2. René Magritte was very much on Richter's mind at this moment, as a singular untitled painting from 1967, made on a found framed mirror, demonstrates. Over its clear glass surface, he painted a field which resembles the curtainlike ripples found in other paintings of his from this time. He then added two small biomorphic forms rendered in a hyperillusionistic manner. A third element, a large brushmark, superimposed over the mirror's surface and spreading onto its frame, appears to have been added deliberately and precisely, like a seal or stamp.
3. Since resemblance not similitude is at stake here, Richter raises once more but in novel terms the issue of representation. Contrasting similitude with resemblance, Michel Foucault argues that "resemblance has a model," an original element that orders and hierarchizes the increasingly less faithful copies that can be struck from it." By contrast, the order of similitude is repetition, which is expressed in the guise of series with neither beginning nor end, nor any reference to an original. (Michel Foucault, This Is Not a Pipe, trans. and ed. James Harkness [Berkeley: University of California Press, 1983, p. 44.)
4. T. S. Eliot, "Tradition and the Individual Talent," in Selected Essays (New York: Harcourt, Brace and World, Inc., 1964), pp. 3—11.
5. Richter's most pertinent foray in these areas was the pavilion designed in collaboration with Paul Robbrecht for a suite of paintings made for Documenta 9 in Kassel, Germany, in 1992. Several sketches in Richter's encyclopedic work begun in 1964, Atlas, depict vast galleries containing his monumental paintings. These are obviously fantastical projections. But Atlas also contains technical drawings and designs for built and buildable structures, including furniture and architecture. In an interview in 1985, Richter spoke of a "dream of mine—that the pictures will become an environment or become architecture—that would be even more effective." Richter, interview by Dorothea Dietrich, The Print Collector's Newsletter 16, no. 4 (September–October 1985), p. 130.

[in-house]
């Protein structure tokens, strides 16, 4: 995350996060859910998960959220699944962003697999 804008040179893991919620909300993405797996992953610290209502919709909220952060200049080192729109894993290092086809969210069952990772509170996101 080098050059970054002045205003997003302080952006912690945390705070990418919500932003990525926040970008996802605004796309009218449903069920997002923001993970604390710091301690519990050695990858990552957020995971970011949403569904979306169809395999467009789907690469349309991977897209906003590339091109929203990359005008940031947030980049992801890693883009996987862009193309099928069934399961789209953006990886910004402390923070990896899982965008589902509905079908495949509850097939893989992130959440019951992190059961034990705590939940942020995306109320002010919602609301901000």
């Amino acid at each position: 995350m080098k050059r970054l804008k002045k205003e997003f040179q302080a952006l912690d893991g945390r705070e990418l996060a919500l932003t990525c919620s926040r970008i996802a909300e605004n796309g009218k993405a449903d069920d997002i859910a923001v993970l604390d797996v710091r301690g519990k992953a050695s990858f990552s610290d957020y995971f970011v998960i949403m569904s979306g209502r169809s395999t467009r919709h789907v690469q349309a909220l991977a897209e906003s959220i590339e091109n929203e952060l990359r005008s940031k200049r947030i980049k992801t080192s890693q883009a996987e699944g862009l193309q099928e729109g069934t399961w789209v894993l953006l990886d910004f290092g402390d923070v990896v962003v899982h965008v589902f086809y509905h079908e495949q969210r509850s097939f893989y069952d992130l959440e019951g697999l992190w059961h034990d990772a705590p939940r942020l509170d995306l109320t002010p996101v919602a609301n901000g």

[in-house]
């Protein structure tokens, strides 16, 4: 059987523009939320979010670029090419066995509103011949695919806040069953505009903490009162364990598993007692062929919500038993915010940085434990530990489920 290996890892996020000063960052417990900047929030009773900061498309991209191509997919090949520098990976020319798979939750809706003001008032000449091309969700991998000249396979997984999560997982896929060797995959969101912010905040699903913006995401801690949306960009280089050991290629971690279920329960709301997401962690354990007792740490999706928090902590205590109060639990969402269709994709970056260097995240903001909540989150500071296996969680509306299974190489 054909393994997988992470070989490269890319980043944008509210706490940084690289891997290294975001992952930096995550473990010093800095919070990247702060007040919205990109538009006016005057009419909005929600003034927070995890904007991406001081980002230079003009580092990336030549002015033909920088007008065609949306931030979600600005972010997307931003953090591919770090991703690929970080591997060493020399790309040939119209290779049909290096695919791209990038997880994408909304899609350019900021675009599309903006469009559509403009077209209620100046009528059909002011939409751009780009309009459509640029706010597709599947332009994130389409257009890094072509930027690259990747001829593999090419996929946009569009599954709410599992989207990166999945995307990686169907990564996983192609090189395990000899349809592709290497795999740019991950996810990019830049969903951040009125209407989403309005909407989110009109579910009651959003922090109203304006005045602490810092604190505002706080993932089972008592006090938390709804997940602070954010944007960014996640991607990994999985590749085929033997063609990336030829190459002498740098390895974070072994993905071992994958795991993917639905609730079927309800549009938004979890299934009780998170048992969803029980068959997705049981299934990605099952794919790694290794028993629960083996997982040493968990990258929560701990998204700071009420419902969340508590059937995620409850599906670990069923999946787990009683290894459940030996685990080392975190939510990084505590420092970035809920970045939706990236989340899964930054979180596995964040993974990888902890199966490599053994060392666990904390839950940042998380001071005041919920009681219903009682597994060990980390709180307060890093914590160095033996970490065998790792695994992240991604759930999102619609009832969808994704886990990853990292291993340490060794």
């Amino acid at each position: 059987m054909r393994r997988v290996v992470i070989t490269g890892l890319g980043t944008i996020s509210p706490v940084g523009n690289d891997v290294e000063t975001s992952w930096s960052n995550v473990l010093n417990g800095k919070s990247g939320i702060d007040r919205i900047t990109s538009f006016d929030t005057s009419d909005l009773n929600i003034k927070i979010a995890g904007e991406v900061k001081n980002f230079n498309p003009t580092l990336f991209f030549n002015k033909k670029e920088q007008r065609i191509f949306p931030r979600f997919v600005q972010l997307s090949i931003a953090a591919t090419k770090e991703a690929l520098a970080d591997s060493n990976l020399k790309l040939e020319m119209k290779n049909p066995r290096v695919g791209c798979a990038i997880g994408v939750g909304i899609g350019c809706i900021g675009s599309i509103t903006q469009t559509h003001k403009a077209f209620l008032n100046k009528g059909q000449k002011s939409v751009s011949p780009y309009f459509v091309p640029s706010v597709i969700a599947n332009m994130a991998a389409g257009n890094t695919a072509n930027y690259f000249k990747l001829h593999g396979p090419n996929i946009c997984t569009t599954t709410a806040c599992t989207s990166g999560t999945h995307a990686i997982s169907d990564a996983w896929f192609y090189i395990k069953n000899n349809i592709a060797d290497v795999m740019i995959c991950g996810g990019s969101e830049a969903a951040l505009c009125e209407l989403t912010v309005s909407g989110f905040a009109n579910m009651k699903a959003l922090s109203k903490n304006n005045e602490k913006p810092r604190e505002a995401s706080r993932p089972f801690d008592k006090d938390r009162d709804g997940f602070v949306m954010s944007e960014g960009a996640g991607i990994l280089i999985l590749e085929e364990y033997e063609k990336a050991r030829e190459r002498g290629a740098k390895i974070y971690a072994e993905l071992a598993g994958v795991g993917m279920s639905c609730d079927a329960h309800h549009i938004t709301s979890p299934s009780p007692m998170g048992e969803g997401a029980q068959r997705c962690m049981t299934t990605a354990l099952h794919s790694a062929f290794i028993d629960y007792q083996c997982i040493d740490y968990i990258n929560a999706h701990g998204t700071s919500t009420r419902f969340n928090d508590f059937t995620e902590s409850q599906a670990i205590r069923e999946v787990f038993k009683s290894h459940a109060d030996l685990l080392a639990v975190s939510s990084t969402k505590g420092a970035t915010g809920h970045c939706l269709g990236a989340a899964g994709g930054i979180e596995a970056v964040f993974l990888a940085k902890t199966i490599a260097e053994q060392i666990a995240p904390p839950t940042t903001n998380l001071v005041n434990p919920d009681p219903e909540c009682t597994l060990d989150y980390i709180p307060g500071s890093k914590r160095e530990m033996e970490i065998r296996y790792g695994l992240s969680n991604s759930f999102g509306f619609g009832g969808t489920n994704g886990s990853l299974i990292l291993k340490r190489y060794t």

6. For a full discussion of the complex range of Pardo's references and associations with early and late modernist predecessors—such as Alvar Aalto, Marcel Breuer, Donald Judd, and Jay Mays—refer to Lynne Cooke, Jorge Pardo: Project, exhibition brochure (New York: Dia Center for the Arts, 2000), n.p.